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76) For Orbe's summary of the Ebionite position, see "?
Petri Luomanen reconstructs Ebionite and Nazarene identities primarily from patristic sources.
Thus, the second part, "Heresies and Orthodoxies," discusses the range of Christian reactions to Judaism and its Scriptures, from the Ebionite position of adherence to Jewish law and denial of Jesus' divinity, to the rejection of the "Old Testament" along with all Jewish elements and the complete divinization of Christ found in Marcionism.
I have usually assumed, for example, that one could trace a line from the early Jerusalem believers, through Paul's opponents in Galatia, to later Jewish Christianity as exemplified in the Ebionites.
Ebionites and Nazoraeans receive critical treatment (Skarsaune, Wolfram Kinzig), and Skarsaune closes the book with a masterful summary history.
1] Due to pressure from both the early church and the Jewish community, the Jewish Christians were squeezed out, with various remnants such as the Ebionites becoming heretical.
85-97), citing similarities in the baptismal practices of the Hemerobaptists, the Ebionites, the Elchasaites, and the Mandaeans, notes a great deal of overlapping in Jewish and Christian understanding and practice, and concludes that this delayed the parting of the ways.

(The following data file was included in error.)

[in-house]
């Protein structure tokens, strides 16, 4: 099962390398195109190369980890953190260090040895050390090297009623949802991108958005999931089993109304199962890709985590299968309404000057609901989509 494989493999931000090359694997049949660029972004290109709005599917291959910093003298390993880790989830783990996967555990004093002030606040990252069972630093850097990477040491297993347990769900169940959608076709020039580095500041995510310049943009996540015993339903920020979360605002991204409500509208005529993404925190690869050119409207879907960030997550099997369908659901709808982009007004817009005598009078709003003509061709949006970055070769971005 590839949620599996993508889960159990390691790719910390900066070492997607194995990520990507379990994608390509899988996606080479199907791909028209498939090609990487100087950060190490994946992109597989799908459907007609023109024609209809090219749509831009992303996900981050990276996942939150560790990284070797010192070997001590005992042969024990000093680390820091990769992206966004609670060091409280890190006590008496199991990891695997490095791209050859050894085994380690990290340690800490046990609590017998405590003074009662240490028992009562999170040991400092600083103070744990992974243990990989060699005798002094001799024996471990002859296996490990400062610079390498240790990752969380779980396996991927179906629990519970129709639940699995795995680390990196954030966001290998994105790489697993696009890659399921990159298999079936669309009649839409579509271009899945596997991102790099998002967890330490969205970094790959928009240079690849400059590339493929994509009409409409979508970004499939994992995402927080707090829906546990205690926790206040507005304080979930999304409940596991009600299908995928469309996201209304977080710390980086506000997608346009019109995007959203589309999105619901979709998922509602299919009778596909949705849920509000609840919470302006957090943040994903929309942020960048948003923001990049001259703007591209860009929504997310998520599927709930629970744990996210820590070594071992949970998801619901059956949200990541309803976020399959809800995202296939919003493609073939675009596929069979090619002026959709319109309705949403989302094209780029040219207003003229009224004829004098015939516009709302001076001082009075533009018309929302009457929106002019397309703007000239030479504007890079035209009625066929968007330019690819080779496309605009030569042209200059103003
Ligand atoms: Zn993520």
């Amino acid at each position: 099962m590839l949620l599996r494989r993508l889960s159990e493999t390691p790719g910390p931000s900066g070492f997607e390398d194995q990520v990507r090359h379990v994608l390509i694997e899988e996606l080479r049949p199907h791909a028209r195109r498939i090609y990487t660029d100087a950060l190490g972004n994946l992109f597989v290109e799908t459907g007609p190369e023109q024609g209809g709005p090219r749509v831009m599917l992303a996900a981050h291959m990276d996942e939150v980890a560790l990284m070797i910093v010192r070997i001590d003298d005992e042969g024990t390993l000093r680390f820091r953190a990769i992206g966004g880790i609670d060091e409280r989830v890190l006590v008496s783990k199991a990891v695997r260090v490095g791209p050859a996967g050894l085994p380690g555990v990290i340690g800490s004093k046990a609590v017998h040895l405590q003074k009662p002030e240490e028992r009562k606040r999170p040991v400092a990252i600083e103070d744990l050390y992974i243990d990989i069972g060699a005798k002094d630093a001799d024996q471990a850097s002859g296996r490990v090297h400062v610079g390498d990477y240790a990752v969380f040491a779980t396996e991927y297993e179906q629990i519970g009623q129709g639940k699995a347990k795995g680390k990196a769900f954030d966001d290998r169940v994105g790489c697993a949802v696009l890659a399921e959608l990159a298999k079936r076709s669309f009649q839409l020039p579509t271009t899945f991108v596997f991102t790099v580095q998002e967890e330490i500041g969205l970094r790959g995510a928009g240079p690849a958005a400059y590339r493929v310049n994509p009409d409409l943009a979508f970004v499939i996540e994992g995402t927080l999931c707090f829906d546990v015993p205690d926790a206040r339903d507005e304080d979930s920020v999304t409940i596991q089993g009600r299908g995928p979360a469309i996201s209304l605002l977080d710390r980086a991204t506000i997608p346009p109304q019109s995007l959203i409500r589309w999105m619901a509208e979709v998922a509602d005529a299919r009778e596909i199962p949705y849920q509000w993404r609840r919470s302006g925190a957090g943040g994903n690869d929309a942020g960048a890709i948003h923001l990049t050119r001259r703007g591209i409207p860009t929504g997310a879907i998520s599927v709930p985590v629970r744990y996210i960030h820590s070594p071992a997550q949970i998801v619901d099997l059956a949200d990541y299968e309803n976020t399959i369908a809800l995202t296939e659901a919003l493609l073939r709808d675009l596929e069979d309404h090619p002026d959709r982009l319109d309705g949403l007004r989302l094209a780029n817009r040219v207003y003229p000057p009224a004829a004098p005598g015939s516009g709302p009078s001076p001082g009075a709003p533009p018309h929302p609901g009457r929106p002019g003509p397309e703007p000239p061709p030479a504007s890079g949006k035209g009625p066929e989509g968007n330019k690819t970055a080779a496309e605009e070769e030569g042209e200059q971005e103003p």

On "Jewish Christianity," we are treated to solid and thoughtful proposals that go far beyond conventional considerations of Ebionites, Nazoreans, and the like.
67) Bonaventure accused the early leaders of the Church, including Peter, of falling into the sin of legalism, which also spawned the first heresy of the Ebionites, who taught the Law was to be observed along with the Gospels.
Nowadays it has become almost conventional in this connection to propose the view that one or other "Jewish-Christian" community, such as the ancient Nazarenes, Ebionites, or Elkasites, were present in Arabia, and that they exercised a decisive influence on Muhammad and the Qur'an.
Until the fourth century, sects of Christians (early on, the Ebionites, and later, the School of Antioch, most importantly Diodorus of Tarsus and Nestorius) believed that Jesus was the biological son of Mary and Joseph and the adopted son of God.
Additional chapters explore specific events and groups that shaped this history, such as the Christian change of the Sabbath from Saturday to Sunday, the enigmatic Christian sympathizers with Judaism known as Godfearers, and the mysterious Torah-observant Christian sects of Ebionites and Nazoraeans.
The denials of the divinity of Christ by nineteenth-century critics like Strauss and Renan, which is Browning's context for this poem, were long preceded by the first- and second-century teachings of Cerinthus and the Ebionites about the "double nature" of Jesus.
This "Gospel according to the Hebrews" (or simply "the Hebrew Gospel") is not to be confused with canonical Matthew (which, in Edwards' estimation, was the last of the three Synoptics to be written), but it is to be identified with the pseudepigraphal gospels of the Nazaraeans and the Ebionites.
as Gentile Christianity gradually separated from Judaism, the early Church fathers had encountered and condemned various groups of Jewish talmidey Yeshu'a (disciples of Jesus such as Ebionites and Nazarenes) and of alleged Gentile Judaisers.
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